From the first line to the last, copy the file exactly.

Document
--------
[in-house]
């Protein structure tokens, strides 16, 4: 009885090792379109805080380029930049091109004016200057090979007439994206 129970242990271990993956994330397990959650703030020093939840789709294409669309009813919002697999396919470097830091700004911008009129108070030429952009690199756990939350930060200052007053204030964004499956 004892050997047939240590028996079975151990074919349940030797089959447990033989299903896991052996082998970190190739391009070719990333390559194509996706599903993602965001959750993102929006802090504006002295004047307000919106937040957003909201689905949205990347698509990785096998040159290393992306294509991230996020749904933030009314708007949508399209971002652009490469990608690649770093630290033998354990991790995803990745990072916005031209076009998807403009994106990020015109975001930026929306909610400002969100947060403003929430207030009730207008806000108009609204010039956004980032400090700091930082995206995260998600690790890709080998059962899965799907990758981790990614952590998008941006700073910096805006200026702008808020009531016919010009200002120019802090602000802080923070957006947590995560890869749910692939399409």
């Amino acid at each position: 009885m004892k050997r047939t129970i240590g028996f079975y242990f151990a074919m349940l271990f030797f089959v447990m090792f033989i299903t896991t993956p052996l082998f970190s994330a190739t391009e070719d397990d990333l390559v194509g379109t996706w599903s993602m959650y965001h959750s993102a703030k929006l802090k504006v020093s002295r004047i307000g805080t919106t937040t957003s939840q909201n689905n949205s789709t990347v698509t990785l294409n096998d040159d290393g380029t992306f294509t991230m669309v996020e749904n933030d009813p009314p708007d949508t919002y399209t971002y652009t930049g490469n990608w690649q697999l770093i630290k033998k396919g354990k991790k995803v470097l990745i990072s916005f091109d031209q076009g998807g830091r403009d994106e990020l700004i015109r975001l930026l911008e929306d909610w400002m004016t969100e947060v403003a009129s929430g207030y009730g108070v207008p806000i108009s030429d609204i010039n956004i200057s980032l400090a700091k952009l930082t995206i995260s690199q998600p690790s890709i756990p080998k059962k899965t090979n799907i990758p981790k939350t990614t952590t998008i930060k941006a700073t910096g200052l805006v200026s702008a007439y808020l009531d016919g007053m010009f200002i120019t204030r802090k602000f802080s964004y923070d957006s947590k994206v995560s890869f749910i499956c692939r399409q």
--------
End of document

[in-house]
């Protein structure tokens, strides 16, 4: 009885090792379109805080380029930049091109004016200057090979007439994206 129970242990271990993956994330397990959650703030020093939840789709294409669309009813919002697999396919470097830091700004911008009129108070030429952009690199756990939350930060200052007053204030964004499956 004892050997047939240590028996079975151990074919349940030797089959447990033989299903896991052996082998970190190739391009070719990333390559194509996706599903993602965001959750993102929006802090504006002295004047307000919106937040957003909201689905949205990347698509990785096998040159290393992306294509991230996020749904933030009314708007949508399209971002652009490469990608690649770093630290033998354990991790995803990745990072916005031209076009998807403009994106990020015109975001930026929306909610400002969100947060403003929430207030009730207008806000108009609204010039956004980032400090700091930082995206995260998600690790890709080998059962899965799907990758981790990614952590998008941006700073910096805006200026702008808020009531016919010009200002120019802090602000802080923070957006947590995560890869749910692939399409």
């Amino acid at each position: 009885m004892k050997r047939t129970i240590g028996f079975y242990f151990a074919m349940l271990f030797f089959v447990m090792f033989i299903t896991t993956p052996l082998f970190s994330a190739t391009e070719d397990d990333l390559v194509g379109t996706w599903s993602m959650y965001h959750s993102a703030k929006l802090k504006v020093s002295r004047i307000g805080t919106t937040t957003s939840q909201n689905n949205s789709t990347v698509t990785l294409n096998d040159d290393g380029t992306f294509t991230m669309v996020e749904n933030d009813p009314p708007d949508t919002y399209t971002y652009t930049g490469n990608w690649q697999l770093i630290k033998k396919g354990k991790k995803v470097l990745i990072s916005f091109d031209q076009g998807g830091r403009d994106e990020l700004i015109r975001l930026l911008e929306d909610w400002m004016t969100e947060v403003a009129s929430g207030y009730g108070v207008p806000i108009s030429d609204i010039n956004i200057s980032l400090a700091k952009l930082t995206i995260s690199q998600p690790s890709i756990p080998k059962k899965t090979n799907i990758p981790k939350t990614t952590t998008i930060k941006a700073t910096g200052l805006v200026s702008a007439y808020l009531d016919g007053m010009f200002i120019t204030r802090k602000f802080s964004y923070d957006s947590k994206v995560s890869f749910i499956c692939r399409q």